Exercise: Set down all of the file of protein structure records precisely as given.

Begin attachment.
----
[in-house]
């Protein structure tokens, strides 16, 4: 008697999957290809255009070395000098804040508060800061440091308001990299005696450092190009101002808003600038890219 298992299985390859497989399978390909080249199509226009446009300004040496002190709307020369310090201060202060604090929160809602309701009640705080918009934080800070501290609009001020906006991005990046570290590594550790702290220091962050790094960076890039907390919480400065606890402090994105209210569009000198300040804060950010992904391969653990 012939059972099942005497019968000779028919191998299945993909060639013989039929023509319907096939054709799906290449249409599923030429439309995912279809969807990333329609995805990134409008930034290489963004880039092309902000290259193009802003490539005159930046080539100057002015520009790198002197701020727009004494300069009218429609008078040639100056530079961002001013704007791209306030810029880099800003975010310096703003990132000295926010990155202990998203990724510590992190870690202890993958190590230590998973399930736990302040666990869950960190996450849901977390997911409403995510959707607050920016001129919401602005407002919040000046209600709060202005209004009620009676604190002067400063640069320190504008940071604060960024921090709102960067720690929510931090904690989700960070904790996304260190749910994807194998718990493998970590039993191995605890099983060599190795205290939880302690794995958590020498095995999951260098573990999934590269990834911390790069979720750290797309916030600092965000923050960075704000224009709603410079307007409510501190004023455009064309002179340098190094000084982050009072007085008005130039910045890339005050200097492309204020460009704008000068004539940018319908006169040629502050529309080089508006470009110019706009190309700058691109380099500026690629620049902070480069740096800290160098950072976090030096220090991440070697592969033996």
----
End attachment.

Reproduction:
[in-house]
């Protein structure tokens, strides 16, 4: 008697999957290809255009070395000098804040508060800061440091308001990299005696450092190009101002808003600038890219 298992299985390859497989399978390909080249199509226009446009300004040496002190709307020369310090201060202060604090929160809602309701009640705080918009934080800070501290609009001020906006991005990046570290590594550790702290220091962050790094960076890039907390919480400065606890402090994105209210569009000198300040804060950010992904391969653990 012939059972099942005497019968000779028919191998299945993909060639013989039929023509319907096939054709799906290449249409599923030429439309995912279809969807990333329609995805990134409008930034290489963004880039092309902000290259193009802003490539005159930046080539100057002015520009790198002197701020727009004494300069009218429609008078040639100056530079961002001013704007791209306030810029880099800003975010310096703003990132000295926010990155202990998203990724510590992190870690202890993958190590230590998973399930736990302040666990869950960190996450849901977390997911409403995510959707607050920016001129919401602005407002919040000046209600709060202005209004009620009676604190002067400063640069320190504008940071604060960024921090709102960067720690929510931090904690989700960070904790996304260190749910994807194998718990493998970590039993191995605890099983060599190795205290939880302690794995958590020498095995999951260098573990999934590269990834911390790069979720750290797309916030600092965000923050960075704000224009709603410079307007409510501190004023455009064309002179340098190094000084982050009072007085008005130039910045890339005050200097492309204020460009704008000068004539940018319908006169040629502050529309080089508006470009110019706009190309700058691109380099500026690629620049902070480069740096800290160098950072976090030096220090991440070697592969033996």